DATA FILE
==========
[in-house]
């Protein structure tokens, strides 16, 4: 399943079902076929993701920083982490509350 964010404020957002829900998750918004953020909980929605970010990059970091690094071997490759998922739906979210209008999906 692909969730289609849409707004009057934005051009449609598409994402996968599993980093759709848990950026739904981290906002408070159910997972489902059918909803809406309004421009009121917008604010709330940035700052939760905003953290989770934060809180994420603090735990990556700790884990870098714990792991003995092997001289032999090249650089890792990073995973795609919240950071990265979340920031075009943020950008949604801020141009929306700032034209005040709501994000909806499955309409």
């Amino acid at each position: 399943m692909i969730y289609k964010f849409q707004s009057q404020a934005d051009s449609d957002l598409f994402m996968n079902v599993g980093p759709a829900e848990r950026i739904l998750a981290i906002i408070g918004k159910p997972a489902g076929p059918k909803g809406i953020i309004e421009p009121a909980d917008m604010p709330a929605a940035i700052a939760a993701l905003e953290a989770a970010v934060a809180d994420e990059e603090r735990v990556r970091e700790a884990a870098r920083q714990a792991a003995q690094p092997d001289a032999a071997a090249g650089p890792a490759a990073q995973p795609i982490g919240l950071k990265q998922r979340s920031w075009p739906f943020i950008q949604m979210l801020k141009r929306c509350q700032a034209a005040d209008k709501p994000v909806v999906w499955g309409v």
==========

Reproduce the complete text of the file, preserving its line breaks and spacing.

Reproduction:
[in-house]
């Protein structure tokens, strides 16, 4: 399943079902076929993701920083982490509350 964010404020957002829900998750918004953020909980929605970010990059970091690094071997490759998922739906979210209008999906 692909969730289609849409707004009057934005051009449609598409994402996968599993980093759709848990950026739904981290906002408070159910997972489902059918909803809406309004421009009121917008604010709330940035700052939760905003953290989770934060809180994420603090735990990556700790884990870098714990792991003995092997001289032999090249650089890792990073995973795609919240950071990265979340920031075009943020950008949604801020141009929306700032034209005040709501994000909806499955309409």
């Amino acid at each position: 399943m692909i969730y289609k964010f849409q707004s009057q404020a934005d051009s449609d957002l598409f994402m996968n079902v599993g980093p759709a829900e848990r950026i739904l998750a981290i906002i408070g918004k159910p997972a489902g076929p059918k909803g809406i953020i309004e421009p009121a909980d917008m604010p709330a929605a940035i700052a939760a993701l905003e953290a989770a970010v934060a809180d994420e990059e603090r735990v990556r970091e700790a884990a870098r920083q714990a792991a003995q690094p092997d001289a032999a071997a090249g650089p890792a490759a990073q995973p795609i982490g919240l950071k990265q998922r979340s920031w075009p739906f943020i950008q949604m979210l801020k141009r929306c509350q700032a034209a005040d209008k709501p994000v909806v999906w499955g309409v």